Feeds

Amazon lofts Hadoop into GovCloud

Regulation-approved problem solving

Boost IT visibility and business value

Amazon has flung its implementation of Hadoop, Amazon Elastic MapReduce, onto its "GovCloud" data center hub.

The launch of EMR atop GovCloud was announced by Amazon on Tuesday, and sees the Seattle-based infrastructure farmer give US government agencies an easy way to access Hadoop without breaking regulatory protocols.

EMR is based on Hadoop which is in turn based on Google's MapReduce and Google File System technologies, and can be used to analyse very large datasets on top of commodity hardware, like that which runs Amazon.

GovCloud is a separate data center hub operated by Amazon that adheres to the US International Traffic in Arms Regulations requirements. It can support workloads that use either publicly available data or Controlled Unclassified Information.

"Using Amazon EMR, you can instantly provision as much or as little capacity as you like to perform data-intensive tasks without having to worry about time-consuming set-up, management or tuning of Hadoop clusters," Amazon wrote in its announcement.

Amazon launched the GovCloud service in the halcyon days of August 2011, back when a single Bitcoin was worth $7, Google and Microsoft were both publicly committed to their platform-as-a-service endeavors, and Oracle was yet to get serious about the cloud.

Things have changed. Since then, Amazon has expanded with new data center hubs around the world, and has launched a multitude of new services, Google and Microsoft have stepped into infrastructure-as-a-service tech, Oracle has started dressing itself up as a cloud/SaaS provider, and a single Bitcoin is worth $200 or more [You didn't buy any in 2011?!!—Ed.].

As with all things Amazon, the integration of EMR will have been done in response to real and present demand from customers, so we can presume that some parts of the government want to screw around with datasets in the cloud.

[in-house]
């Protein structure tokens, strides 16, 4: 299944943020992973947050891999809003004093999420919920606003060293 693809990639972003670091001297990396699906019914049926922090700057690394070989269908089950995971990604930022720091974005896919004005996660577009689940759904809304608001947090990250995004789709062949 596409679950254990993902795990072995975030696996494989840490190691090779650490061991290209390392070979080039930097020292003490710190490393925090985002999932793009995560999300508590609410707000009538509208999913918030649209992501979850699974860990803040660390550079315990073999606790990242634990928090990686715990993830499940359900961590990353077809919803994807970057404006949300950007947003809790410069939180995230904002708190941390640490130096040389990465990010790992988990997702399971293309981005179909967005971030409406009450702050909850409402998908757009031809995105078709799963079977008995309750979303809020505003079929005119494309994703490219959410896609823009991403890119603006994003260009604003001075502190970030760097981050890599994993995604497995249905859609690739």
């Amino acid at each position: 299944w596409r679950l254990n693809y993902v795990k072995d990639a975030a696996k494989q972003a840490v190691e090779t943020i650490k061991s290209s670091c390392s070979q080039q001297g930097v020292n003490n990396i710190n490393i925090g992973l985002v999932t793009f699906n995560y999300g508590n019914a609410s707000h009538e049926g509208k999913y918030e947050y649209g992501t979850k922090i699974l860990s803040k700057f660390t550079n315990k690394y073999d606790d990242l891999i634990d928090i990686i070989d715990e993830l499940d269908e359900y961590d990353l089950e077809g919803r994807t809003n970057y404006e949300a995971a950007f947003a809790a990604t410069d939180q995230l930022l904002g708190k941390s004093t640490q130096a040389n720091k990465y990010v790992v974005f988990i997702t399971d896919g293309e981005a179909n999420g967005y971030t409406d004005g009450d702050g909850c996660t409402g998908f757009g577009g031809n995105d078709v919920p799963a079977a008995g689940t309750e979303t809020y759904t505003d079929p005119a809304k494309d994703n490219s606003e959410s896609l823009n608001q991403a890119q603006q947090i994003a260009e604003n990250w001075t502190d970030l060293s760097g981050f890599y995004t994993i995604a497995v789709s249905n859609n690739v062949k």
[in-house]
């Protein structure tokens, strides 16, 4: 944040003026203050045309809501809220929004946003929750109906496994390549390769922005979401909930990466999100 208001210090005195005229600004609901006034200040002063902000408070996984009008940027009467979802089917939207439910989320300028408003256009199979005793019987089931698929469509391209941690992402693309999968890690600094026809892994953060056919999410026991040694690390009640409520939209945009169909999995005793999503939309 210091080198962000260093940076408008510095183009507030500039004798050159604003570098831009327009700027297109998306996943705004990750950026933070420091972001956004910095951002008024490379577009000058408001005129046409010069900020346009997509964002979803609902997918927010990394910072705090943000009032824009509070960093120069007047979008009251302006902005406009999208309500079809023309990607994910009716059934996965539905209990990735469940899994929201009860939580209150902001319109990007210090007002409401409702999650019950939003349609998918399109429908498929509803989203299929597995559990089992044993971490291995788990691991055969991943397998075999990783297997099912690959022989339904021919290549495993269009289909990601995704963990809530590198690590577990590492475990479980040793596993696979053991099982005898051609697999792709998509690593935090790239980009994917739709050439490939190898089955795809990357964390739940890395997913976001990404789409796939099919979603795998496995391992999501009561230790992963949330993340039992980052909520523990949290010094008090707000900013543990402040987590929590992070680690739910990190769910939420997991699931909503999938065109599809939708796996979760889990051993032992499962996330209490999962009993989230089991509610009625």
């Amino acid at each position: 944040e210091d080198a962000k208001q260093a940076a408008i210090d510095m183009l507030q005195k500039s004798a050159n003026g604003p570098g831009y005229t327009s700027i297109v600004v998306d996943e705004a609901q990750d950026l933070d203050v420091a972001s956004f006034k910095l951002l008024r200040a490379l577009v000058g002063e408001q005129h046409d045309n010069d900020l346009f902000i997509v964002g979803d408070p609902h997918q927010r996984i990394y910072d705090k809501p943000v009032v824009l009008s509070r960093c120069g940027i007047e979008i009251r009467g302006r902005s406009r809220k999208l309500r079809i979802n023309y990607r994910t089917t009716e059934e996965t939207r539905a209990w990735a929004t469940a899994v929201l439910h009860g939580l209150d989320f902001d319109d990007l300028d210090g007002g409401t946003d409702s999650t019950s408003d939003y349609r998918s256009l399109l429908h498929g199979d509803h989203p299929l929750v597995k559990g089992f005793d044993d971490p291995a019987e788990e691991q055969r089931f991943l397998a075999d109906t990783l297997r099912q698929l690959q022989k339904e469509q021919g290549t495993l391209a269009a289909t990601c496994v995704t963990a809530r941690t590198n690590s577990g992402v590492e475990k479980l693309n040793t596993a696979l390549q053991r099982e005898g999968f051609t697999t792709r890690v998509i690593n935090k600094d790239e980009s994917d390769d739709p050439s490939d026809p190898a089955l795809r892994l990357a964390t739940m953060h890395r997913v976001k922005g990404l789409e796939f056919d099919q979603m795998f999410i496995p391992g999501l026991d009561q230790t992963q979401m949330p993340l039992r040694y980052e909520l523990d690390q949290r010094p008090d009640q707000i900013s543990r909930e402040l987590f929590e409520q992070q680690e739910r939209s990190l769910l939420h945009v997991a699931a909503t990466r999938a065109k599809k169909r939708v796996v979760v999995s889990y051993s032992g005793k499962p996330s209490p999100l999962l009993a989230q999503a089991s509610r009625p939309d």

The addition of EMR into GovCloud fits with Amazon's strategy of trialing technologies among its main user base in massive data centers like its Virginia hub, then expanding the services worldwide, and then, it seems, finally to GovCloud.

Some of the use cases Amazon lists for the GovCloud include web application hosting, storage and disaster recovering, and on-demand high-performance computing. The addition of EMR brings regulation-approved massive data analysis within the reach of government departments as well. ®

Boost IT visibility and business value

More from The Register

next story
Pay to play: The hidden cost of software defined everything
Enter credit card details if you want that system you bought to actually be useful
HP busts out new ProLiant Gen9 servers
Think those are cool? Wait till you get a load of our racks
Shoot-em-up: Sony Online Entertainment hit by 'large scale DDoS attack'
Games disrupted as firm struggles to control network
Community chest: Storage firms need to pay open-source debts
Samba implementation? Time to get some devs on the job
Like condoms, data now comes in big and HUGE sizes
Linux Foundation lights a fire under storage devs with new conference
Silicon Valley jolted by magnitude 6.1 quake – its biggest in 25 years
Did the earth move for you at VMworld – oh, OK. It just did. A lot
prev story

Whitepapers

Gartner critical capabilities for enterprise endpoint backup
Learn why inSync received the highest overall rating from Druva and is the top choice for the mobile workforce.
Implementing global e-invoicing with guaranteed legal certainty
Explaining the role local tax compliance plays in successful supply chain management and e-business and how leading global brands are addressing this.
Rethinking backup and recovery in the modern data center
Combining intelligence, operational analytics, and automation to enable efficient, data-driven IT organizations using the HP ABR approach.
Consolidation: The Foundation for IT Business Transformation
In this whitepaper learn how effective consolidation of IT and business resources can enable multiple, meaningful business benefits.
Next gen security for virtualised datacentres
Legacy security solutions are inefficient due to the architectural differences between physical and virtual environments.